American Players Theatre
5950 Golf Course Road
P.O. Box 819
Spring Green, WI 53588
Box Office: 608-588-2361
MAY 27 – JUNE 26*
Whether or not you watched the play-reading during our Out of the Woods series, we are indescribably giddy for you to see it on our Hill Stage, where it was born to be. This world-premiere staging is, among many other wonderful things, a glorious gift to lit-nerd wish fulfillment, providing a heartfelt and hilarious answer to the question “what would it be like to sit out the plague at a bar with your five favorite Shakespearean characters?” (We know! We’ve thought about it too!) Like the very best taverns, this story is buoyed by community, and ringing with good cheer; a tale that feels custom-made for APT. Because it was.
Featuring: Tracy Michelle Arnold (Cleopatra), Sarah Day (Mistress Quickly), Chiké Johnson, (Othello), Brian Mani (Falstaff), Melisa Pereyra (Juliet) & Ronald Román-Meléndez (Messenger).
The world-premiere staging of James DeVita's new play, told largely in Shakespeare's own words. It's plague time, and Shakespeare's characters are out of sorts (and out of work). Several of our favorites reunite at The Boar's Head Tavern to celebrate life, and ruminate on the state of the world.
Welcome back to The Hill!
And with a new play, no less . . . Familiar characters; a new imagining.
“Six Shakespearean characters walk into a bar . . .”
And even if you aren’t familiar with these characters, it doesn’t matter; everything you need to know is in the play.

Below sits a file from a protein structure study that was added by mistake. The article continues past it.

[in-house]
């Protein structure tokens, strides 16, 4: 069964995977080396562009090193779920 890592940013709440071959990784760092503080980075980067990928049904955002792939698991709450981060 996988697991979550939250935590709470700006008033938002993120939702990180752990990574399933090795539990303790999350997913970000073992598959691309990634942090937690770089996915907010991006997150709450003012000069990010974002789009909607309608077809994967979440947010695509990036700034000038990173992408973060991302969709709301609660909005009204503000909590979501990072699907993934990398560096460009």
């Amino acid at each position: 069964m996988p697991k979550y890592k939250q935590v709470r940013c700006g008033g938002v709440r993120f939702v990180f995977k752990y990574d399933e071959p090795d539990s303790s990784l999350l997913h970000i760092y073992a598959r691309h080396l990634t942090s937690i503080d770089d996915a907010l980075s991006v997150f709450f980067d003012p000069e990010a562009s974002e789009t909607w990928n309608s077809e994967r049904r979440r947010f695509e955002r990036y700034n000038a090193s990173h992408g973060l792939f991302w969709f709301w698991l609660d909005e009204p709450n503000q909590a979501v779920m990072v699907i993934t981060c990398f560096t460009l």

It’s a great learning experience looking over Jim DeVita’s shoulder as he develops his play. If you saw the Zoom reading of An Improbable Fiction last summer, the play has evolved a good deal since then: the stakes are higher, the interactions more dangerous, the wants much sharper.
“If this were played upon a stage now, I could condemn it as an improbable fiction.” Fabian – Twelfth Night
“If this were played upon a stage, I would condemn it as an improbable fiction.” Juliet – An Improbable Fiction
The title is sly: An Improbable Fiction. The context for the quote is: “if this were played upon a stage . . .” – what the character means is: if this moment were in a theater, I might not believe it because it is so fantastic, but here it is happening in front of our eyes! Who could believe it, but here it is - actually happening! (But it is a line being spoken on a stage in a theater by a character in a play.)
The experience that forms the core of An Improbable Fiction is far from fiction. Extraordinary occurrences are not outside the realm of possibility. Improbable, yes. Impossible, no. But . . .
“It is required you do awake your faith.” Paulina – The Winter’s Tale
“It is required we do awake our faith.” Othello – An Improbable Fiction
I heard a Biblical quote recently in a movie about the early AIDS epidemic. It is fitting for our play:
“And God shall wipe away all tears from their eyes; and there shall be no more death, neither sorrow, nor crying, neither shall there be any more pain: for the former things have passed away.” Revelations 21:4
“Then sigh not so, but let them go And be you blithe and bonny, Converting all your sounds of woe Into hey, nonny nonny.” The Messenger – An Improbable Fiction
– Tim Ocel